As Company Prepares to Expand, Neighbors Fear an Increase in Noise
As Continental Building Products is moving forward with expansion plans in Silver Grove, citizens are turning up to protest the additional noise that will be coming from the plant.
“It’s not going to get better, it’s only going to get worse,” one resident said of the issue.
If a rezoning request is approved at Tuesday night's Campbell County planning and zoning commission meeting, the size of Continental’s space could nearly double, moving closer to private homes along Route 8.
The expansion primarily consists of moving their loading area for trucks and expanding it so that loaded trailers could be ready when trucks arrive. Eventually the railroad spurs will be expanded within Continental’s property to potentially reduce the amount of trucks entering and exiting the property.
Continental has said previously that it plans to build a small hill with trees lining it to help reduce the noise near homes, but many believe that won’t be enough to help.
“There’s things that we can put in place as a city to to at least minimize if not eliminate (the sound),” said Mayor Neal Bedel, who is also employed by Continental. “I told them after P&Z that they’d have to figure out a way to eliminate the noise that might come.”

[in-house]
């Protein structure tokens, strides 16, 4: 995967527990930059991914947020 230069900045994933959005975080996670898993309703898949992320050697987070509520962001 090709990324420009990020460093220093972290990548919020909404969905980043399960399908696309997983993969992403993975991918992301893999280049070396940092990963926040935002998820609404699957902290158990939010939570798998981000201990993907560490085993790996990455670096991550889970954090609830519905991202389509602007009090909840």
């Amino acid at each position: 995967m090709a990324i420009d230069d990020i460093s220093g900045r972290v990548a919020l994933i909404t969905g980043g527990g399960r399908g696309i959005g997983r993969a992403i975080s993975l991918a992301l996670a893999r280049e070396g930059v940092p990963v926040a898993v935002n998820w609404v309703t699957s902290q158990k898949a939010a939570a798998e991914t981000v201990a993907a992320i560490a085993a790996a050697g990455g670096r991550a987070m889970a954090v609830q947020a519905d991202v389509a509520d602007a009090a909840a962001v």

Bedel said that he is unsure of the exact design plans, but Continental is willing to work with the city.
Other concerns were raised over the potential of the expansion creating a truck stop environment where drugs and other illegal activities could manifest. However, Bedel said the area will still be guarded by Continental and that those problems don’t exist now, so the expansion of the plant shouldn’t change safety concerns regarding illegal activities.
Some also raised questions about traffic as trucks will now be entering and exiting the plant at Morschel Road instead of at Four Mile Road where there is a light.
“They’re looking for multiple options for going in and out of Morschel Road,” Bedel said.
Suggestions to keep accidents from happening included widening the road so trucks could essentially have an on-ramp to Route 8 or adding a light at Morschel Road to help regulate traffic.
Final decisions will be made by Continental and the Kentucky Transportation Cabinet.
Nuisance ordinance approved
The council also unanimously approved a nuisance ordinance that will allow the city to fine properties that have more than three police calls for any reason in less than a year’s time.
The ordinance was adopted after various locations have started requiring several police calls in a few months time.
Many on the council voiced concern over this issue months ago, stating that nuisance properties were dominating police time and it wasn’t fair that everyone was paying for the officer’s time.